How to Create a Minimalist Apartment

If you’re seeking to adapt a more minimalistic lifestyle, we’re here to help. While the concept of designing a minimalist apartment may feel ultra daunting, there are some key, concrete actions you’ll want to take in order to cut the clutter for good. Below, interior designers share their top tips for embracing minimalist habits at home. You’ll be ready to say goodbye to the excess and get everything organized and tucked out of site in no time.

Cathie Hong Interiors

Be Judicious When it Comes to Storage Solutions

Not every furniture item is equal in a minimalist apartment. “Storage needs to be really evaluated when looking at furniture pieces,” designer Linda Hayslett explains. “Each piece will need to have more than one duty.” And at the same time, those pieces doing double duty should still appear sleek, Hayslett notes. “For example, an ottoman needs to have storage in it, but not look like it’s a clunky piece that can house things.”

Choosing storage pieces can be artful and beautiful. “I like to find beautiful boxes or if bigger storage is needed, an antique armoire,” designer Ann Flanagan says. “This way, the piece itself becomes art in the space, but it is also functional. Minimalism doesn’t have to mean clean and cold. It can be very purposeful.”

Ashley Webb Interiors

Be thoughtful about what types of items you need to store, and where. “In your office space, get yourself some file organizers, pen and pencil storage, multi-purpose bins, and paper drawers,” designer Alex Nino suggests. “In your bedroom, make use of the space under your bed and grab some storage bins for seasonal clothing. If you don’t have the benefit of an entryway closet, get some cute rattan or woven storage bins and use those to hold extra shoes, accessories, etc.”

Tip

When deciding what goes in storage, think of the 80-20 rule. Eighty percent of your things should be in storage, and 20 percent should be out and immediately accessible.

Be Intentional With Accessories

Accessories should be purposeful, not excessive or random, Hayslett notes. “Accessories are all seen as artwork,” she shares. “When placing a vase or displaying an item, the piece should be something that can make the space feel like a living piece of work that can be touch and felt.”

Alvin Wayne

Pay Close Attention to Color and Texture

You’re likely not going to find bright neon hues and bold patterns in a minimalist apartment. “Minimalist palettes are normally neutral or monotone,” Hayslett states. “Keep the colors either similar or in the same family, as being minimal means creating an easy, calming look for the brain and visually when you walk into a room.”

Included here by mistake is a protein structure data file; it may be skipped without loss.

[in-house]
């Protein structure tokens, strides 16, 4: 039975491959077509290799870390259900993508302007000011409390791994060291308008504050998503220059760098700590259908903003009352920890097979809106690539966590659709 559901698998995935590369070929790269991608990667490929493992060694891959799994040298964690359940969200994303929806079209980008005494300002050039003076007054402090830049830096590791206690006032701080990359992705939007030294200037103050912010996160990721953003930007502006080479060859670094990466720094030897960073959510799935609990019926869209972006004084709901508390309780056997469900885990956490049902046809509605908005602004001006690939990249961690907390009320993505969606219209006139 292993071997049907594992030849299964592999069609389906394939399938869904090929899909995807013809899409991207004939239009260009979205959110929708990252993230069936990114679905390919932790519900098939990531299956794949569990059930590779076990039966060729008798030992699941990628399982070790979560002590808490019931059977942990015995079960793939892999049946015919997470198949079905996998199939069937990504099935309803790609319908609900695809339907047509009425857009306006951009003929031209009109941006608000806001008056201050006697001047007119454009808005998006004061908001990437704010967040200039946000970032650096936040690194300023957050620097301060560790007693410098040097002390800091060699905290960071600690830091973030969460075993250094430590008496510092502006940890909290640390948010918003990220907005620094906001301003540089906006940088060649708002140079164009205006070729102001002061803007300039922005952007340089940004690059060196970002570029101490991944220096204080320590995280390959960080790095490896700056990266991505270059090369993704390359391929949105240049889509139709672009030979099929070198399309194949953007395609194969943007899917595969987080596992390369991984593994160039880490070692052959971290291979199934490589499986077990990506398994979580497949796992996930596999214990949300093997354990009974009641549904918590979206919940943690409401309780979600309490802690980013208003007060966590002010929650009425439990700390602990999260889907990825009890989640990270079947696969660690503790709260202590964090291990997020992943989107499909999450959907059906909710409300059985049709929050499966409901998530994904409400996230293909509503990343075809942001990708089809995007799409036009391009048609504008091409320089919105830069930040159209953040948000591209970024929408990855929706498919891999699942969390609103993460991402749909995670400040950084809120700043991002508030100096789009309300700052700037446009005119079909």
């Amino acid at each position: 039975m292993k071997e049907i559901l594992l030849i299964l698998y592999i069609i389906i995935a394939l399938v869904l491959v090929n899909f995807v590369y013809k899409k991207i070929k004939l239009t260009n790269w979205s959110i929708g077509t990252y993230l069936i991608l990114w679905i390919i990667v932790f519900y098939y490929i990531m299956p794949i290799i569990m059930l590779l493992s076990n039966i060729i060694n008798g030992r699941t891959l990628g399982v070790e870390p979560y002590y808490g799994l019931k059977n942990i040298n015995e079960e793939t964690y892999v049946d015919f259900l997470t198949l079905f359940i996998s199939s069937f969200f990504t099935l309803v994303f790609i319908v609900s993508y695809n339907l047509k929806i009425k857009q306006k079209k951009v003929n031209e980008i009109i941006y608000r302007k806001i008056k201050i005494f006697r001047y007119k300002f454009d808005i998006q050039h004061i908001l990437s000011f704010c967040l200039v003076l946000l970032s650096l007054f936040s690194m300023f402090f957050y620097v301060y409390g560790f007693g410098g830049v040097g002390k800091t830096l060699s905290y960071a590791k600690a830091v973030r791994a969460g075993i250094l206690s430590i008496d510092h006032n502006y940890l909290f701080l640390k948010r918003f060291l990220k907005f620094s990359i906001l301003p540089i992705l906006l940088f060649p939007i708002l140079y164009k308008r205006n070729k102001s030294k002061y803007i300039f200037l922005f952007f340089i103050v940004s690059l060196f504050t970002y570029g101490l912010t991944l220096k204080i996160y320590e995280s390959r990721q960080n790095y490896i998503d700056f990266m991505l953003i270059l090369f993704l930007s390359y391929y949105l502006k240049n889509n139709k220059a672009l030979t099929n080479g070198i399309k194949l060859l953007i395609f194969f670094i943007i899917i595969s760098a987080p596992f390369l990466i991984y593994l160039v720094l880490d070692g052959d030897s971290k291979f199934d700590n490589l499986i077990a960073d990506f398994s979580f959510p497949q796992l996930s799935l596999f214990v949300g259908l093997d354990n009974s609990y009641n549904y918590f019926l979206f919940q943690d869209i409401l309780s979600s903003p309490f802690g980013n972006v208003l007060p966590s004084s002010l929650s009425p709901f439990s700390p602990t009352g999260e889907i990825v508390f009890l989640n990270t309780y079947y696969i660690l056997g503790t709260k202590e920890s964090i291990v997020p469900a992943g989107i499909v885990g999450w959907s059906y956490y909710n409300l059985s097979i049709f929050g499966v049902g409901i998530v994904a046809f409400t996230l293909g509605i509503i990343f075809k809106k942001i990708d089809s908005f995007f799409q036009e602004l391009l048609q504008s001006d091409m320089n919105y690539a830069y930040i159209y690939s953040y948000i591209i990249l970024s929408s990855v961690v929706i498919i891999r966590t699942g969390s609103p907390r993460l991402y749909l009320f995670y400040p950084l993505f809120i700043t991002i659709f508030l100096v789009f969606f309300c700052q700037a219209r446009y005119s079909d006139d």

That said, you can still have fun integrating various textures throughout a minimalist room. “Focus on a play of subtle textures and tonal differences within the same hue,” Melissa Lee, founder and creative director of Bespoke Only, suggests. “It is a way to create depth and interest while retaining a minimalist quality.” Then, consider the flow of a space, she adds. Pay attention to “how each line visually leads to the next, be it from a piece of furniture or artwork or the view from a turn in the room.”

Desiree Burns

Say Goodbye to Excess

If you’re a minimalist, the items you do choose to keep in your space should be useful and meaningful. “We always recommend keeping objects of personal importance that mark our unique journeys and purge utilitarian items that you have multiples of,” Lee states. If you must keep extras on hand, hide them out of site, designer Elaine Burns advises. “I find that smaller decor pieces can add up and create the feeling of clutter, so having a collection of baskets, drawers, or cabinets to store away similar items (think candles or vases) is a win-win,” she says. “Items are organized by category and tucked away for a calm, clear room.”

Interior Impressions

As for things you really can live without? Let them go—there’s no point in keeping them around for a rainy day. As Hayslett notes, “Items you should purge are things that you haven’t really used or seen in at least six months to a year. If you have something that you’re keeping in storage and don’t use or see, then what’s the point in keeping it?”

Disclaimer: Curated and re-published here. We do not claim anything as we translated and re-published using google translator. All images and Tattoo Design ideas shared only for information purpose.

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